Benefits of integrating human-centered design and community-centered design

June 5, 2024

In recent times, public health practitioners have been seeing benefits in developing interventions by using a variety of processes and approaches together. There is a shift from viewing only one way of doing things as the norm towards adopting what works best for the specific situation. This shift in approach allows for practitioners to tap into a toolkit of design and public health processes to determine what aligns best with addressing the challenge and context at hand. It also calls for greater evidence and understanding of how different processes, approaches, and methods can be integrated and used in synchrony. 

In the same vein, this article touches upon the differences and synergies between community-centered design (CCD) and human-centered design (HCD). Specifically, it highlights the potential of using these practices together. 

The difference between HCD and CCD  

Human-centered design is a process of developing solutions that are centered around the needs, desires, preferences, and perspectives of the human that the solution is being designed for. Community-centered design is an approach to developing solutions that take into account the values, perspectives, and practices of the community. 

While both approaches follow a similar design-led process, the solutions that are developed are different in terms of whom they are catering to. The biggest difference between these two approaches lies in the people versus person approach employed, thereby resulting in solutions that, in CCD, are centered around the needs of the community, and in HCD, are centered around the needs of the individual. 

The potential of using HCD and CCD together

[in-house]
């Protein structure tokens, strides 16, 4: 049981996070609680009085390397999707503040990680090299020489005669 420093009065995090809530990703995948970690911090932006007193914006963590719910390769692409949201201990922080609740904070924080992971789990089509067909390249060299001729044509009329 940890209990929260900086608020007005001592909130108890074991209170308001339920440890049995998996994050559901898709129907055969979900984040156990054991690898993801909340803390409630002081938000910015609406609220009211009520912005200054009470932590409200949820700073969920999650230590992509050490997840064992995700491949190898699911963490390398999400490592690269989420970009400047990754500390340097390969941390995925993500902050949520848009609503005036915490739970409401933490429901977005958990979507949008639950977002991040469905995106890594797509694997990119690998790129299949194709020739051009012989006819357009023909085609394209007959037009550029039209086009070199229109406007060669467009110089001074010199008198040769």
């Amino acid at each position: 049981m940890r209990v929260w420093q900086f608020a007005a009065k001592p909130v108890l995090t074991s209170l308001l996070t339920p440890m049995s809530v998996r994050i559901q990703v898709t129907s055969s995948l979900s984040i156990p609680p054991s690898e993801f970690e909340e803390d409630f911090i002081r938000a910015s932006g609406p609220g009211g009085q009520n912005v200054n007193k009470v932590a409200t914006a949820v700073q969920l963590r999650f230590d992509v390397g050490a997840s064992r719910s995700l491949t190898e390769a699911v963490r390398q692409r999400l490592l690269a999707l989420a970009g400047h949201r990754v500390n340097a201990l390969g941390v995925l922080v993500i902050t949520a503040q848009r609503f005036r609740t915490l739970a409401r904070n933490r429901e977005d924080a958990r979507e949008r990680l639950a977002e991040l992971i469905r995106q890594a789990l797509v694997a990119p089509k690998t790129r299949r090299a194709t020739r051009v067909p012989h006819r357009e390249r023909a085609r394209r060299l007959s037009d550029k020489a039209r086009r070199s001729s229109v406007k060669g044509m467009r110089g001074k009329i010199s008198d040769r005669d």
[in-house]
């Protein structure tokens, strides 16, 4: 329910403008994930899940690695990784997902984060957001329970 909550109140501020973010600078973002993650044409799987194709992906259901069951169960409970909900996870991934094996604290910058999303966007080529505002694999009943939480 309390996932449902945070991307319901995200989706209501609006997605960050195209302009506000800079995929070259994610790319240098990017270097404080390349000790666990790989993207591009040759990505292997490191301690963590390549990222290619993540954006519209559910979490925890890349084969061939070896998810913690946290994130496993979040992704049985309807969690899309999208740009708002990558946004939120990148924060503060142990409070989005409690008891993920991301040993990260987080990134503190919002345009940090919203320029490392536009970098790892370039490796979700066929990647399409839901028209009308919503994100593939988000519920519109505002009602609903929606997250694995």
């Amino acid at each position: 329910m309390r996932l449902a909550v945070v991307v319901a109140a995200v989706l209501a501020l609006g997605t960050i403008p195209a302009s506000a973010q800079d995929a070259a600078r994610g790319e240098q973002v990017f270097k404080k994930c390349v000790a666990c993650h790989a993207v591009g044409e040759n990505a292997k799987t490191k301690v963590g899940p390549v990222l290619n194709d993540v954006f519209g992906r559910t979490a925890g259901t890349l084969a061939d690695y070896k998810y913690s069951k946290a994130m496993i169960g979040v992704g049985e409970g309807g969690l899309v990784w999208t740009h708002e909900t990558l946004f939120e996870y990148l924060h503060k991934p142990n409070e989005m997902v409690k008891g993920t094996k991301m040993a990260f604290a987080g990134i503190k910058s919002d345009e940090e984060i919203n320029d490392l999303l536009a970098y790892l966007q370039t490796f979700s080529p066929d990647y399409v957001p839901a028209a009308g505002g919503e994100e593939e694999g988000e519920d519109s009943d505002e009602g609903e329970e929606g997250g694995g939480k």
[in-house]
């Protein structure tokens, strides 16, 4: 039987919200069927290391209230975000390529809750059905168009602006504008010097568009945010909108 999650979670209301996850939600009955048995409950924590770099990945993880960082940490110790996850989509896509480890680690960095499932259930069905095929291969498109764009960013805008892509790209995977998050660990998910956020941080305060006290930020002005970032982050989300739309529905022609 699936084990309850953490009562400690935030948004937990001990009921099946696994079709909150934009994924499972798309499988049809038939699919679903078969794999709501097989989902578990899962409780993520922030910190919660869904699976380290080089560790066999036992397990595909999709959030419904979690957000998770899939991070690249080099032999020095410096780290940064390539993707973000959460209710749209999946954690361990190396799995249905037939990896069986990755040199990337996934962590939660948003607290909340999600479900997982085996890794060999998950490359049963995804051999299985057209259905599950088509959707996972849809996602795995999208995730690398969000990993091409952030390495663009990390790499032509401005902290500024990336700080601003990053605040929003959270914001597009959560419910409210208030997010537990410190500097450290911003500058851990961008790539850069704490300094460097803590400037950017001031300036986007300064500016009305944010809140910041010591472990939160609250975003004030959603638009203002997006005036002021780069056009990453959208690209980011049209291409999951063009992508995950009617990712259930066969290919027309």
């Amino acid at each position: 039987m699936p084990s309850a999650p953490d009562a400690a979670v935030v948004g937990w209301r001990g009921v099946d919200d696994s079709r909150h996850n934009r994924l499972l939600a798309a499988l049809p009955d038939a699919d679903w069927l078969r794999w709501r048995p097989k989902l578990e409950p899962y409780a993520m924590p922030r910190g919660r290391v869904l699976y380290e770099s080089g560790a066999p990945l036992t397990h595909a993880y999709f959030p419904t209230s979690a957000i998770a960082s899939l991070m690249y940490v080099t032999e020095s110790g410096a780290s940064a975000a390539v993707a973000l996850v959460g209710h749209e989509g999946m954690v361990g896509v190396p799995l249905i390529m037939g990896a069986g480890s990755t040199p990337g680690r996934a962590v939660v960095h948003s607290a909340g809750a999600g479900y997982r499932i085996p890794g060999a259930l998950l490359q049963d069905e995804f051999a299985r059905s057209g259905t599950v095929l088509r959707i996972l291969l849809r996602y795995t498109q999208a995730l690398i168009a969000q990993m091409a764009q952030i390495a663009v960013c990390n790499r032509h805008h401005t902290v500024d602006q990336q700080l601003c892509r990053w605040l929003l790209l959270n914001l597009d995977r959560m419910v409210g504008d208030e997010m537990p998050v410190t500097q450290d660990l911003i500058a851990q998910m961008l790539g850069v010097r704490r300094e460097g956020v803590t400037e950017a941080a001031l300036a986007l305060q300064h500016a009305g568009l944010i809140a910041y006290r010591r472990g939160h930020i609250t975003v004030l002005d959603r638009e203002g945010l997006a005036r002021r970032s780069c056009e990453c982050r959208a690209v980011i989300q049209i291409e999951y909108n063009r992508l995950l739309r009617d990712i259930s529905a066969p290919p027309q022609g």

The use of Human-Centered Design and Community-Centered Design together can result in a more balanced and contextual approach to solving public health challenges. This synergy has the potential to provide benefits that neither methodologies can achieve alone. Here are some advantages of combining HCD and CCD:

  1. Holistic understanding of needs that balances individual and collective perspectives: By incorporating both HCD and CCD, specific individual needs can be addressed while also considering the broader context of community dynamics. This balance ensures that solutions are relevant on a personal level for the individual and also resonate with the collective values of the community. 
  2. Greater empathy and deeper insight: HCD focuses on empathizing with individual users, providing a detailed understanding of their needs, desires, experiences, preferences, and challenges. CCD adds another layer by considering the community’s socio-cultural, historical, and environmental context. This provides a dual perspective that enables a richer and more nuanced understanding of the issue.
  3. A more inclusive design process: Combining HCD and CCD ensures that the design process is inclusive, and takes into account different voices from as many community members as possible, subject to relevance. This helps ensure that the needs and safety of more vulnerable groups in the context have been considered, thereby making the solutions designed more equitable and less risky.